Licensed taxis are white and have numbers on the side. Do not get in a taxi that does not look like it is licensed it is not worth the risk. Taxi fares are higher than bus fares (double the amount).  There are currently about 600 cabs on the island. The Government charges them a lot of money to license and register their vehicle for taxi service. Then they have to pay 40,000 HNL every six months for their cab number. A total of 80,000 HNL a year. While on the mainland it is only 1,000 HNL a month, a total of 12,000 a year. Therefore, taxi costs are expensive and they will generally charge a lot more to tourists who don't know the regular prices.

Private generally means that you are the only passenger(s). It could be a regular white taxi or a private car that has become known as a good reliable driver and so has lifted himself out of the collectivo world. It is advisable to ask first and set the price before getting in. Most taxi drivers will go up on the price thinking you’re a tourist. 

Taxis at the airport have set fares. The prices are posted on the airport walls. They range from $25 to West End. To West Bay and Punta Gorda $30. To Camp Bay $40. They may charge extra if you want to stop at Eldon's to get groceries on the way. You can generally negotiate though they are not supposed to but as you can always walk out the road and get one for half the price. It is possible. Many people and hotels have a regular driver to drop them off or pick them up at the airport. It works out to be the same price but they are reliable and friendly.

When you live here it is good even if you have a car to have a trusted driver or two in your phone list. Either to give to someone when asked or to use yourself if you are in dire need. If you ask around you will be able to find a trusted taxi that you can use for day trips for a fixed fee. Useful when you want to go to Eldon's and run multiple errands. 

Collectivo taxis are the way the majority of non-car owning people on the island get around.  They are shared taxis that stop to pick up and drop off passengers as they go. So they will only pick you up if you are going the same way as their existing customers. So make sure you are facing the right way down the road. They will leave the main road to drop you off at your house so you may only be a mile away from your destination but if someone lives down a long side road before that it may take longer than you think.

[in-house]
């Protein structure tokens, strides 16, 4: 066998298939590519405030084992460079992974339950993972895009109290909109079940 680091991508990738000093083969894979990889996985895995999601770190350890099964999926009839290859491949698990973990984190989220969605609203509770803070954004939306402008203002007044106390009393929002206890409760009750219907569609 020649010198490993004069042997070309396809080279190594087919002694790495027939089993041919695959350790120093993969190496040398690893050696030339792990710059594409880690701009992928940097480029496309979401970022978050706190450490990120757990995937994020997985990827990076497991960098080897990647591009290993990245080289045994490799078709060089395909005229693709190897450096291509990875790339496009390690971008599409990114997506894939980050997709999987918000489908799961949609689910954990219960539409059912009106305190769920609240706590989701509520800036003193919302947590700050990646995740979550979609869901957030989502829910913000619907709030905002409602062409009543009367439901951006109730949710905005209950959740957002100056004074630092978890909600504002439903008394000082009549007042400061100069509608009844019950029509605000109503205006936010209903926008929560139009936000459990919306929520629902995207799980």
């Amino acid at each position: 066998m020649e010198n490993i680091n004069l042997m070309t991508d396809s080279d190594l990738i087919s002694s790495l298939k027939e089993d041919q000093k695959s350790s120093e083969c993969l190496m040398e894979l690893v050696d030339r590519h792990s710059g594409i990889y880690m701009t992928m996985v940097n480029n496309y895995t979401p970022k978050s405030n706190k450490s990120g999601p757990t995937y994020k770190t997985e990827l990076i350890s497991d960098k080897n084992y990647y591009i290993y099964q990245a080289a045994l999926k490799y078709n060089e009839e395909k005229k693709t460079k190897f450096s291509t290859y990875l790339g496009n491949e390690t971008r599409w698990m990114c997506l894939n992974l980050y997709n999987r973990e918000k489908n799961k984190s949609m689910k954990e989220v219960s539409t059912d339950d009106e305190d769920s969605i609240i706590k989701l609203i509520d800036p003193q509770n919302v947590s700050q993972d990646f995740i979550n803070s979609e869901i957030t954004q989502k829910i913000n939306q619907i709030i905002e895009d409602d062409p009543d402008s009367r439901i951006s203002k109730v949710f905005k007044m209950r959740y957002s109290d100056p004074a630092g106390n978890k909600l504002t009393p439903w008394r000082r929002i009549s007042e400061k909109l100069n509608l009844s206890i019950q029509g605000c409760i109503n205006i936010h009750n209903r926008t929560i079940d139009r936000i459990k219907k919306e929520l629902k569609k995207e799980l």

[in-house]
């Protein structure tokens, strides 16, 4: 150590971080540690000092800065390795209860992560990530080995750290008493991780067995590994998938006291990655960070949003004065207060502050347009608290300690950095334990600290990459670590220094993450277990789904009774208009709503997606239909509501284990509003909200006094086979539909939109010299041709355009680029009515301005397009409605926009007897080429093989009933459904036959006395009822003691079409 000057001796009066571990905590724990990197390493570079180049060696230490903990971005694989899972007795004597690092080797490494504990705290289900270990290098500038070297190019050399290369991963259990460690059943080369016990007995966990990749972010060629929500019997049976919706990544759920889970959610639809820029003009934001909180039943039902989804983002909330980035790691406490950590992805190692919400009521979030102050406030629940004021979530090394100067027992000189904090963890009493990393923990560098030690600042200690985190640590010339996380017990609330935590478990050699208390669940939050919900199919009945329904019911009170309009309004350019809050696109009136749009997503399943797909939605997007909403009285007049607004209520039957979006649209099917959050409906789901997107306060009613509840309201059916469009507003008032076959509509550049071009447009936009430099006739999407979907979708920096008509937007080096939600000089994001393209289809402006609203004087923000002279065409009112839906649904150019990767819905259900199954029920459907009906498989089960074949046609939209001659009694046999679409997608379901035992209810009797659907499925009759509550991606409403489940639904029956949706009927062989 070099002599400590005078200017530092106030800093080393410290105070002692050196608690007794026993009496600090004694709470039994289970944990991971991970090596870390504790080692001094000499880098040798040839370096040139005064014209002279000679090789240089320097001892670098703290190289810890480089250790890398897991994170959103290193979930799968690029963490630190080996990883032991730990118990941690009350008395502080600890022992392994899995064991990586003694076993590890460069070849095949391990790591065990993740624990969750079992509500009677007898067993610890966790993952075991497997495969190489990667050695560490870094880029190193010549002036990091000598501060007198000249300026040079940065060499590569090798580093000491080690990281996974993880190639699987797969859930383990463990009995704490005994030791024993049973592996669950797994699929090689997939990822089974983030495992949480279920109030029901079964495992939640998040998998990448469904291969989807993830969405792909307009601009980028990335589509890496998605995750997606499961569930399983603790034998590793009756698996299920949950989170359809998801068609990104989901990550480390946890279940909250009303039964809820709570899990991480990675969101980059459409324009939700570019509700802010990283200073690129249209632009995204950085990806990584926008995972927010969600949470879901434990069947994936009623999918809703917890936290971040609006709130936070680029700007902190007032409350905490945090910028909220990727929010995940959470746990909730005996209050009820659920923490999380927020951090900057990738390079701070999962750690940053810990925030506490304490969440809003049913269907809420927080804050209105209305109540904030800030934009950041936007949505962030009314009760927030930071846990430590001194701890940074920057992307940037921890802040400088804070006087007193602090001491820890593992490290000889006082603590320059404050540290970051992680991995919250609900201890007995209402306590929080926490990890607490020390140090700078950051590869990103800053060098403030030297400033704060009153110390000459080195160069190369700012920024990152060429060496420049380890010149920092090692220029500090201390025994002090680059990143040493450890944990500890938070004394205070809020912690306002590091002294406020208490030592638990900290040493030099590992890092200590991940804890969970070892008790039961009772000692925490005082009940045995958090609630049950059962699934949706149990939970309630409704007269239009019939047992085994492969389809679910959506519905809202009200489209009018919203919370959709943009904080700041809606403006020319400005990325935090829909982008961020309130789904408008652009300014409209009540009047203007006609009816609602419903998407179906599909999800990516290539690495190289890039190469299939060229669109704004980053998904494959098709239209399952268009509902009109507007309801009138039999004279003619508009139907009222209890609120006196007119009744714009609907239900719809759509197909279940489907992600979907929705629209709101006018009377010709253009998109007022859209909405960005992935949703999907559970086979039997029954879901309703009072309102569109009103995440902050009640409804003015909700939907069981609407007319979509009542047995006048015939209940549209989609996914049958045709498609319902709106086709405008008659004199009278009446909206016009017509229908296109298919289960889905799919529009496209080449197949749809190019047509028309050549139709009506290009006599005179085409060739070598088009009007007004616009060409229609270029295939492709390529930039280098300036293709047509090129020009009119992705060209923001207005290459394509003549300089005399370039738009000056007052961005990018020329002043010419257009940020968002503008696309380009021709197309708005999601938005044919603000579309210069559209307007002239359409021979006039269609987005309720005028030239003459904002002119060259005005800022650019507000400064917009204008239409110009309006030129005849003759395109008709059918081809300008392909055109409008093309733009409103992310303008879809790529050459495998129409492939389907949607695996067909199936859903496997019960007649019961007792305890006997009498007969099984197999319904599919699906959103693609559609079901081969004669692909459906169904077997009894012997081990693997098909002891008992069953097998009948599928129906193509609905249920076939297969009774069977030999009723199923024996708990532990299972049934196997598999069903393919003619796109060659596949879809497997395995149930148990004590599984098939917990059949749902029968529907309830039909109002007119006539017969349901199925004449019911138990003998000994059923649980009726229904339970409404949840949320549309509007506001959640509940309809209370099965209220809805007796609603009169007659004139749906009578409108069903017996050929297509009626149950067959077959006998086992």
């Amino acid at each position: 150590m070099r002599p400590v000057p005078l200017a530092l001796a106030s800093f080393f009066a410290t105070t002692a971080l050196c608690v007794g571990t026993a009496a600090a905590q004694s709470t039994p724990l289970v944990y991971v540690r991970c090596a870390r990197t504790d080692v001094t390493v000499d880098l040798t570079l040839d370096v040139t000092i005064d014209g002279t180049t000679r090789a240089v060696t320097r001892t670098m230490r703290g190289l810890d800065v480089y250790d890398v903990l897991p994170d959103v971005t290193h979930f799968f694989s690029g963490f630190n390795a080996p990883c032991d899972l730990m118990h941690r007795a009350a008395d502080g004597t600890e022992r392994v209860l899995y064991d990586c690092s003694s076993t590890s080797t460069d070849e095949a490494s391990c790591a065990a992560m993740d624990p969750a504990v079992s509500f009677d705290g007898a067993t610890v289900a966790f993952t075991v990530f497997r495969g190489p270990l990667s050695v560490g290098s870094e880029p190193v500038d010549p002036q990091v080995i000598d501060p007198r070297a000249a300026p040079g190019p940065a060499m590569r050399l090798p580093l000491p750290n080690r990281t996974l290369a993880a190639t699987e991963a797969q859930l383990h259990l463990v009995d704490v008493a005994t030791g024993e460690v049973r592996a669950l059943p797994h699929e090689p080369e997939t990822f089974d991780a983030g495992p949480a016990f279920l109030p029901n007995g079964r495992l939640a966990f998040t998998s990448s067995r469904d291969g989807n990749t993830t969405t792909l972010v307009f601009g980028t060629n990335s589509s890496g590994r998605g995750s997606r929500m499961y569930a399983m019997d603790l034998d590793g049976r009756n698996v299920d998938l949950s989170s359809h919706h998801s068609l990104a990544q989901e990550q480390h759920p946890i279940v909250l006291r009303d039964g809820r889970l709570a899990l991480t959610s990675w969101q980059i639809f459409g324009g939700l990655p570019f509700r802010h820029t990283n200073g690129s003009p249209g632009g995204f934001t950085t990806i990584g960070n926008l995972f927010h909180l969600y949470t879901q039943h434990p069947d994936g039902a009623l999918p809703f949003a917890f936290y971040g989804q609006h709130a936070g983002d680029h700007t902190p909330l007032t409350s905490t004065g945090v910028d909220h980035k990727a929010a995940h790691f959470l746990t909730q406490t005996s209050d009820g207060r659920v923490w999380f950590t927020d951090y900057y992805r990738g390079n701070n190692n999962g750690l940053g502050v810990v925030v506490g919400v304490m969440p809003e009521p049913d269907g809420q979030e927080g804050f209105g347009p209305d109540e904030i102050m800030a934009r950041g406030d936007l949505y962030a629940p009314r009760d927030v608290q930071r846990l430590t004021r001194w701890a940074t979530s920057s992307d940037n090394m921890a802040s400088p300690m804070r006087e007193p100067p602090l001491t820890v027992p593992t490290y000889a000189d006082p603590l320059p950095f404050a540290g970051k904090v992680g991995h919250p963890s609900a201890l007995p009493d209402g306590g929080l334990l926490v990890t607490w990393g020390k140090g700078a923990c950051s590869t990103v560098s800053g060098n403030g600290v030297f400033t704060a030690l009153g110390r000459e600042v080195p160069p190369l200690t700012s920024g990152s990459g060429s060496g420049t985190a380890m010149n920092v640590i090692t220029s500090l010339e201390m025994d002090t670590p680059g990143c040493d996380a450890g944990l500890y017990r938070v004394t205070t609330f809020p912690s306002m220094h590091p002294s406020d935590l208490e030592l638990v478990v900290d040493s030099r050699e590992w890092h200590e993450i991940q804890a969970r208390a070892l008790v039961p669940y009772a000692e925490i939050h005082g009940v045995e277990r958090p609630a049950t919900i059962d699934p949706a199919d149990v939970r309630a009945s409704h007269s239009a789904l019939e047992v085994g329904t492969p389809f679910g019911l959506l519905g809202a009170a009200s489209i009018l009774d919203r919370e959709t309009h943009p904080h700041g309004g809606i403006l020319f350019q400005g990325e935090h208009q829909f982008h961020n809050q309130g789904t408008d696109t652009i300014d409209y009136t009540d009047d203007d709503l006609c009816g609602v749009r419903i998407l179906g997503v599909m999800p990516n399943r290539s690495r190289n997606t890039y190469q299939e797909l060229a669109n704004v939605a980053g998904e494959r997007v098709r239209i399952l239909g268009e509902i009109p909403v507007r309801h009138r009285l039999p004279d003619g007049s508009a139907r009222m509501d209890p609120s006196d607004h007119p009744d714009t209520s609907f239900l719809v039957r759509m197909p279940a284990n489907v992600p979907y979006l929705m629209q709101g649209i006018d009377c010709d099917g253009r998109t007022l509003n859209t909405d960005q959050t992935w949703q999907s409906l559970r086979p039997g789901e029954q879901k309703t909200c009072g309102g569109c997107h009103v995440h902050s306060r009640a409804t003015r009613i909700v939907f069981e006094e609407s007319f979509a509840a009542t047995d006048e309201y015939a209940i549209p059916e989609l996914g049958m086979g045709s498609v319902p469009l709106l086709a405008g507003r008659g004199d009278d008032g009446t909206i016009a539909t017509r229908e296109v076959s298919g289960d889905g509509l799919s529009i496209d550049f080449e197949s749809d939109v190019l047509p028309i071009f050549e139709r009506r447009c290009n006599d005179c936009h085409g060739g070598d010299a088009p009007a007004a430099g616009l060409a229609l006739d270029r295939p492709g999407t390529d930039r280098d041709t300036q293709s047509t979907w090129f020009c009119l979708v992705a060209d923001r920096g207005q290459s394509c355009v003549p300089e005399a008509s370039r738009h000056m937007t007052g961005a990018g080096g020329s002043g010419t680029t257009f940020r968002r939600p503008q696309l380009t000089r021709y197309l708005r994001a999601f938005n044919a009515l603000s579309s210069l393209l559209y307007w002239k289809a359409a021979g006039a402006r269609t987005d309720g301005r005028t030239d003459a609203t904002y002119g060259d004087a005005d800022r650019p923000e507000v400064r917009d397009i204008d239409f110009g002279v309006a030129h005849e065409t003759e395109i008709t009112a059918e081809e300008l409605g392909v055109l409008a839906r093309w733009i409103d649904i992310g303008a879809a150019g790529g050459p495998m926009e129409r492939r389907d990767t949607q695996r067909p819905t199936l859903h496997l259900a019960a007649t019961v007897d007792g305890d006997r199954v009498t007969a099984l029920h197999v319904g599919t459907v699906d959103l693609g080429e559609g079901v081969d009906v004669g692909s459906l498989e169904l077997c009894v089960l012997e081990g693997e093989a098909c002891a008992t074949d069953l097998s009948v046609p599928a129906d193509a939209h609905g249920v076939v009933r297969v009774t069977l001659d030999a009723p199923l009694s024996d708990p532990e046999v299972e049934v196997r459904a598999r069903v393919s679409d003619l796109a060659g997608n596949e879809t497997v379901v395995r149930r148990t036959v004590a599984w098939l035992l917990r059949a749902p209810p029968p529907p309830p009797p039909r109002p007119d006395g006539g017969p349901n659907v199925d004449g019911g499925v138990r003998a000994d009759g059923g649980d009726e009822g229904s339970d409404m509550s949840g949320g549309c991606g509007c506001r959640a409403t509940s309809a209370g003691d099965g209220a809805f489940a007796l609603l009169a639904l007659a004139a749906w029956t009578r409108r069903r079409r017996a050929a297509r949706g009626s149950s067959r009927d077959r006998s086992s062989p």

They usually do not expect tips however if you drag them off their route, they give good service or help you with your bags then tip them. If you are their first passenger make sure you establish the collectivo fare before you close the door otherwise you may have suddenly gone private.


Estimated Collectivo rates

HNL (I write LPS or L which is incorrect but it reminds me of Lempiras)

West End to West Bay Beach   L100

West End to Coxen Holle L45

West Bay Beach to Coxen Hole L145

Sandy Bay to Coxen Hole L25

West End to French Harbour L140

West Bay Beach to French Harbour L170

Sandy Bay to French Harbour L50

Note these are daytime prices and will double at 5-6 pm. Also West Bay to West End is a bit of a trap at night and you will find people charging you $20 or L 500.


Water Taxis

Water taxis have just one route and it’s from the west end to west bay and back. Their taxi point is located in West End in front of Splash Inn Dive shop. The run goes for 70-100 HNL a person ($3-$4) and they don’t leave the dock until they have a minimum of 4 people or you can always pay extra if you’re in a hurry.  They’ll drop you off on Infinity Bay or Foster's dock, it’s up to you. They start running from 7 am and stop at 6 pm.  The opening of boutique hotels and restaurants along the strip of beach between West Bay and West End means now there are a lot more stopping-off points and those places can usually arrange one for you.